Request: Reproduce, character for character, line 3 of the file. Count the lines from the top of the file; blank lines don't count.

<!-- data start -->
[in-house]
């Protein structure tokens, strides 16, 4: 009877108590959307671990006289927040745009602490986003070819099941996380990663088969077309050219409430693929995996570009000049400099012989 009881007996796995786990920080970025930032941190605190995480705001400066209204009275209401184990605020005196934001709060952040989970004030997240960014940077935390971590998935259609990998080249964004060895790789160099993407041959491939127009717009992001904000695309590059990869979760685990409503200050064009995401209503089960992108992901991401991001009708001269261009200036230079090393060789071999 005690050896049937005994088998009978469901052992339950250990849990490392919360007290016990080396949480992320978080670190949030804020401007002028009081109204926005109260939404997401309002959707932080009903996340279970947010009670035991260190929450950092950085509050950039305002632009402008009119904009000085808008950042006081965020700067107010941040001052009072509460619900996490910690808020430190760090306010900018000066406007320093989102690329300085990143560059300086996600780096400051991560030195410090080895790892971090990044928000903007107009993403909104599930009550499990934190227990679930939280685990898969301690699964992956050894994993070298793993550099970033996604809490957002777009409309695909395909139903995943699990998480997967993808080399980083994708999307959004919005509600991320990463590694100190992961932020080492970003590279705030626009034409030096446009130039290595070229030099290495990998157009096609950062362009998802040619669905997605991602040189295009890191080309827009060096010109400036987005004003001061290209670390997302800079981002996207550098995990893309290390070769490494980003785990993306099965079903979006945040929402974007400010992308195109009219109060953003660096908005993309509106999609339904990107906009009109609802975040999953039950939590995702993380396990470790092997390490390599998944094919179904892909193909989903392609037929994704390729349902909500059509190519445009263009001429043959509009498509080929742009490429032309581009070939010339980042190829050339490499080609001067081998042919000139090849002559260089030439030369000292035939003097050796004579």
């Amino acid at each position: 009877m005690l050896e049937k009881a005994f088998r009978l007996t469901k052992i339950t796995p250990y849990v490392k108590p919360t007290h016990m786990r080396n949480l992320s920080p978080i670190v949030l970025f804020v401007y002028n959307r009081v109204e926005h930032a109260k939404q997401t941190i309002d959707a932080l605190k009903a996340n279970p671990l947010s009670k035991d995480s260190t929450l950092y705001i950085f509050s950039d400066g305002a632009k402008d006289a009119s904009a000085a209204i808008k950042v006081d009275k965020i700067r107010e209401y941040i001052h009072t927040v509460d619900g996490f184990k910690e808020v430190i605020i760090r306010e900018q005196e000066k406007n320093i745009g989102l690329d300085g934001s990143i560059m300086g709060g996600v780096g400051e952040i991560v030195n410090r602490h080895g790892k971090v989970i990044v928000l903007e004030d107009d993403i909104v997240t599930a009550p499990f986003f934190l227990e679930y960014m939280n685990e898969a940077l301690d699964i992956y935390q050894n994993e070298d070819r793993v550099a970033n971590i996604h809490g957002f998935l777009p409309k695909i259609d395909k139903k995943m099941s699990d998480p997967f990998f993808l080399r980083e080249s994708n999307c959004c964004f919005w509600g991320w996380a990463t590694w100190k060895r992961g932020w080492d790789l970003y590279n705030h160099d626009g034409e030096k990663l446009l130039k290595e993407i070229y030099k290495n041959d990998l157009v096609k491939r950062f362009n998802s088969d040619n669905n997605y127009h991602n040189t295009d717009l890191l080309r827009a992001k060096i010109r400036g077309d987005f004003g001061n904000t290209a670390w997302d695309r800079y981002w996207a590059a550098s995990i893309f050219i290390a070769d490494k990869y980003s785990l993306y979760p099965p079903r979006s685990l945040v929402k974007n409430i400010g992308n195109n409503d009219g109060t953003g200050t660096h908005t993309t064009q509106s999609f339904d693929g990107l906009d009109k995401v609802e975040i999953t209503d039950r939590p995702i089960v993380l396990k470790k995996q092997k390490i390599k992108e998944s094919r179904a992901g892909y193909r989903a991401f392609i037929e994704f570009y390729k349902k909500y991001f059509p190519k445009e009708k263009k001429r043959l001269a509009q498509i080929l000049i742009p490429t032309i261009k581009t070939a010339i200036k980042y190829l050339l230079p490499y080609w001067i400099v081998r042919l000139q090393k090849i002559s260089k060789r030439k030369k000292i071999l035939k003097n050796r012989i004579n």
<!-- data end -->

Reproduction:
């Amino acid at each position: 009877m005690l050896e049937k009881a005994f088998r009978l007996t469901k052992i339950t796995p250990y849990v490392k108590p919360t007290h016990m786990r080396n949480l992320s920080p978080i670190v949030l970025f804020v401007y002028n959307r009081v109204e926005h930032a109260k939404q997401t941190i309002d959707a932080l605190k009903a996340n279970p671990l947010s009670k035991d995480s260190t929450l950092y705001i950085f509050s950039d400066g305002a632009k402008d006289a009119s904009a000085a209204i808008k950042v006081d009275k965020i700067r107010e209401y941040i001052h009072t927040v509460d619900g996490f184990k910690e808020v430190i605020i760090r306010e900018q005196e000066k406007n320093i745009g989102l690329d300085g934001s990143i560059m300086g709060g996600v780096g400051e952040i991560v030195n410090r602490h080895g790892k971090v989970i990044v928000l903007e004030d107009d993403i909104v997240t599930a009550p499990f986003f934190l227990e679930y960014m939280n685990e898969a940077l301690d699964i992956y935390q050894n994993e070298d070819r793993v550099a970033n971590i996604h809490g957002f998935l777009p409309k695909i259609d395909k139903k995943m099941s699990d998480p997967f990998f993808l080399r980083e080249s994708n999307c959004c964004f919005w509600g991320w996380a990463t590694w100190k060895r992961g932020w080492d790789l970003y590279n705030h160099d626009g034409e030096k990663l446009l130039k290595e993407i070229y030099k290495n041959d990998l157009v096609k491939r950062f362009n998802s088969d040619n669905n997605y127009h991602n040189t295009d717009l890191l080309r827009a992001k060096i010109r400036g077309d987005f004003g001061n904000t290209a670390w997302d695309r800079y981002w996207a590059a550098s995990i893309f050219i290390a070769d490494k990869y980003s785990l993306y979760p099965p079903r979006s685990l945040v929402k974007n409430i400010g992308n195109n409503d009219g109060t953003g200050t660096h908005t993309t064009q509106s999609f339904d693929g990107l906009d009109k995401v609802e975040i999953t209503d039950r939590p995702i089960v993380l396990k470790k995996q092997k390490i390599k992108e998944s094919r179904a992901g892909y193909r989903a991401f392609i037929e994704f570009y390729k349902k909500y991001f059509p190519k445009e009708k263009k001429r043959l001269a509009q498509i080929l000049i742009p490429t032309i261009k581009t070939a010339i200036k980042y190829l050339l230079p490499y080609w001067i400099v081998r042919l000139q090393k090849i002559s260089k060789r030439k030369k000292i071999l035939k003097n050796r012989i004579n």